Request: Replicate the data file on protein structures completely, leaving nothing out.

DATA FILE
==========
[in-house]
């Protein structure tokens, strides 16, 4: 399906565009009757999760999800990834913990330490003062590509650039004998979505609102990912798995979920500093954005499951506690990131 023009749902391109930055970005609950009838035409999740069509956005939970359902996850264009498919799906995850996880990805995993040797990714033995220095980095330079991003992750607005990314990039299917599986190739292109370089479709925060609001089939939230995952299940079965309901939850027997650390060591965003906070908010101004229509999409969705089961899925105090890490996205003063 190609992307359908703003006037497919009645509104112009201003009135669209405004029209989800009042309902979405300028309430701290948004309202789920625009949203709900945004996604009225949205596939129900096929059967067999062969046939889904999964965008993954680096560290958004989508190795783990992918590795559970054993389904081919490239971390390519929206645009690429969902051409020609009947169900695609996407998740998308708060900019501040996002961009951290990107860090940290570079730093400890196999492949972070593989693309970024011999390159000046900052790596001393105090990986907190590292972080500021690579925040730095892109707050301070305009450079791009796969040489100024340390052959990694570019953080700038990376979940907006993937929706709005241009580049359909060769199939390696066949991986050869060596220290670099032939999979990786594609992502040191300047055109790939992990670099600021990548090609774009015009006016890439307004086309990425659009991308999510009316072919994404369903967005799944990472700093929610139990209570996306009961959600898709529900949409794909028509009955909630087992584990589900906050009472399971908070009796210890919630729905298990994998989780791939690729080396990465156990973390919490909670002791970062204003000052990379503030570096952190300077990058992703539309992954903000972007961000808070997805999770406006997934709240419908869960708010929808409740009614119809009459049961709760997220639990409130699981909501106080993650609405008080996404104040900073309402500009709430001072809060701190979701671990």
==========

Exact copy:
[in-house]
């Protein structure tokens, strides 16, 4: 399906565009009757999760999800990834913990330490003062590509650039004998979505609102990912798995979920500093954005499951506690990131 023009749902391109930055970005609950009838035409999740069509956005939970359902996850264009498919799906995850996880990805995993040797990714033995220095980095330079991003992750607005990314990039299917599986190739292109370089479709925060609001089939939230995952299940079965309901939850027997650390060591965003906070908010101004229509999409969705089961899925105090890490996205003063 190609992307359908703003006037497919009645509104112009201003009135669209405004029209989800009042309902979405300028309430701290948004309202789920625009949203709900945004996604009225949205596939129900096929059967067999062969046939889904999964965008993954680096560290958004989508190795783990992918590795559970054993389904081919490239971390390519929206645009690429969902051409020609009947169900695609996407998740998308708060900019501040996002961009951290990107860090940290570079730093400890196999492949972070593989693309970024011999390159000046900052790596001393105090990986907190590292972080500021690579925040730095892109707050301070305009450079791009796969040489100024340390052959990694570019953080700038990376979940907006993937929706709005241009580049359909060769199939390696066949991986050869060596220290670099032939999979990786594609992502040191300047055109790939992990670099600021990548090609774009015009006016890439307004086309990425659009991308999510009316072919994404369903967005799944990472700093929610139990209570996306009961959600898709529900949409794909028509009955909630087992584990589900906050009472399971908070009796210890919630729905298990994998989780791939690729080396990465156990973390919490909670002791970062204003000052990379503030570096952190300077990058992703539309992954903000972007961000808070997805999770406006997934709240419908869960708010929808409740009614119809009459049961709760997220639990409130699981909501106080993650609405008080996404104040900073309402500009709430001072809060701190979701671990």